For Immediate Release - August 31, 2012

AG, DEP Resolve Case Against Town of Falmouth for Inadequate Response to E. Coli Bacteria Emergency in 2010

Town Implements Series of Measures to Improve Public Water System

BOSTON — The Town of Falmouth will pay $60,000 in civil penalties, and has taken steps to improve their water systems, settling claims that it inadequately responded to a public water emergency in June 2010 when elevated levels of coliform bacteria contaminated the town’s drinking water and E. coli fecal bacteria was detected in some water samples, Attorney General Martha Coakley announced today. 

     “Swift and effective responses to water emergencies are critical to protecting public health,” AG Coakley said. “We are pleased that the Town of Falmouth has taken many steps to improve its public water system since these violations were discovered.”

     “Prompt notification to the public and to the Massachusetts Department of Environmental Protection (MassDEP) are necessary to prevent possible future health effects, and to enable the town to benefit from our agency’s technical assistance and help to rapidly end the water emergency,” MassDEP Commissioner Kenneth Kimmell said. “In addition to the health risks, the public and local businesses were subjected to significant inconveniences and economic losses during the height of Cape Cod’s summer season.”

     According to the complaint, filed along with the consent judgment on Thursday, the town and its water department failed to notify the MassDEP within 24 hours after laboratory results detected elevated levels of total coliform bacteria and the presence of E. coli in routine drinking water system samples. For the next five days, the town continued to violate drinking water regulations by failing to implement its Emergency Response Plan, notify the public, or notify and consult with MassDEP even though samples continued to show a water emergency.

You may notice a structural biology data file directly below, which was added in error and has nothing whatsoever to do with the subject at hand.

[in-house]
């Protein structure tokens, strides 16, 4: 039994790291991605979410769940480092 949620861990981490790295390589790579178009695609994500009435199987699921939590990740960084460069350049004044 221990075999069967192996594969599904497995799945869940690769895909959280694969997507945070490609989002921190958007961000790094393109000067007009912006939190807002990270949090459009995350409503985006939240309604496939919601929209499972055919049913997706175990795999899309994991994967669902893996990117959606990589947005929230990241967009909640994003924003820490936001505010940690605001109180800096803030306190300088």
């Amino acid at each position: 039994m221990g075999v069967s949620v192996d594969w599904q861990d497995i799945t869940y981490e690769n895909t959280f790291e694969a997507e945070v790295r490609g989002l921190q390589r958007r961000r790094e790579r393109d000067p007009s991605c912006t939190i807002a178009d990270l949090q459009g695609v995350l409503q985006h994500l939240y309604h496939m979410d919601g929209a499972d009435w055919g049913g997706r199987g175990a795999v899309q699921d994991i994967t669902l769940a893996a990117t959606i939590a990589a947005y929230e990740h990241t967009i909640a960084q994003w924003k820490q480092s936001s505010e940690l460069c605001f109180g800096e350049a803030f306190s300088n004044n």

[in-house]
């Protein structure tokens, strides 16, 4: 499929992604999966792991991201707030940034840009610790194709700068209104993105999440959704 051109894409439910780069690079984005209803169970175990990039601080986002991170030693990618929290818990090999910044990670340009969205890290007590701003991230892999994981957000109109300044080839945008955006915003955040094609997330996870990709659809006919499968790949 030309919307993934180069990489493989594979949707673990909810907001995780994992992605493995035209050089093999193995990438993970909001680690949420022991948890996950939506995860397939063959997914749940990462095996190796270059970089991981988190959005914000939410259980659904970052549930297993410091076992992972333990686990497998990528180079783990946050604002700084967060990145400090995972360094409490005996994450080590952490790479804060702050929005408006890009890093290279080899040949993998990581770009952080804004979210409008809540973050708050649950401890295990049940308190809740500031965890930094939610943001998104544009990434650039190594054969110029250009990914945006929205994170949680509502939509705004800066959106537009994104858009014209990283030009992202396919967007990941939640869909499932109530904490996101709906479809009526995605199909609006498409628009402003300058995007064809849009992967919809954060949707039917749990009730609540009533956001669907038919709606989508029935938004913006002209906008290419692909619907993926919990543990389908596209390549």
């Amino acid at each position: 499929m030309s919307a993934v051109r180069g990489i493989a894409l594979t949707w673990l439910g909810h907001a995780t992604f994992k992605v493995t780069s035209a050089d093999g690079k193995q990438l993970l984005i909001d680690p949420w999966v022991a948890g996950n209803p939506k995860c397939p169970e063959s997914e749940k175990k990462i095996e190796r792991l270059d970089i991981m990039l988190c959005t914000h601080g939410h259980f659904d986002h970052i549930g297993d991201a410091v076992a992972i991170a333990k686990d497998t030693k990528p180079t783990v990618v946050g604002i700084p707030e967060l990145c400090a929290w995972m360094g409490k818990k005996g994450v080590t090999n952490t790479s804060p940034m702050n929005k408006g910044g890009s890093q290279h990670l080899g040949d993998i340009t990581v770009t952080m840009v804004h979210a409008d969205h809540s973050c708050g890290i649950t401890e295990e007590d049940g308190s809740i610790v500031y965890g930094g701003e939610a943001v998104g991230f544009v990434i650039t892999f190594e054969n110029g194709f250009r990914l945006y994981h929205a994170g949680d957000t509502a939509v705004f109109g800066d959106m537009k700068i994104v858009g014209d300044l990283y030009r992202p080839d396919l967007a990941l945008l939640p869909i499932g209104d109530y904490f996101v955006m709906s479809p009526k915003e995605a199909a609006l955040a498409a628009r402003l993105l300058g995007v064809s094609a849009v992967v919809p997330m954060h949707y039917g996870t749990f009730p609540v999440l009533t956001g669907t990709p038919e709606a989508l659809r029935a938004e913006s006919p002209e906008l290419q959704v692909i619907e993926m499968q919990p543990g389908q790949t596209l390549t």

Once MassDEP became aware of the elevated bacteria levels, five days after the town’s detection of E. coli, they issued a “boil order,” requiring that the town inform residents to discard ice and any food or beverages prepared with public water during the past week and boil all town water used for drinking, cooking, ice-making, dishwashing and teeth-brushing. Among other public notice measures, the town informed residents of the boil order by implementing a “reverse 911” call system. The boil order remained in effect for a week until bacteria levels dropped.

     Following the boil order, the town implemented a series of measures to improve its public water system and emergency response plan and provided additional training for the town’s drinking water operators.

     As part of the settlement, the town will complete a supplemental environmental project by contracting with a consultant to develop a water systems operation plan in order to improve its ability to respond to future problems, going above and beyond mere compliance with regulatory requirements. The plan will evaluate disinfectant levels and effectiveness at various points throughout the drinking water system in order to help the town better understand and more effectively address potential contamination issues before problems arise. The town will also contract for completion of a watershed management and vegetation control study for Long Pond, one of the town’s primary drinking water sources. 

     The case was handled by Assistant Attorney General Matthew Ireland of AG Coakley’s Environmental Protection Division, with assistance from MassDEP technical staff Charles Shurtleff, Karen Dube, Richard Rondeau, Therese Dayian, Jonathan Hobill, and Dan DiSalvio, and MassDEP attorney Shaun Walsh, all of MassDEP’s Southeast Regional Office in Lakeville.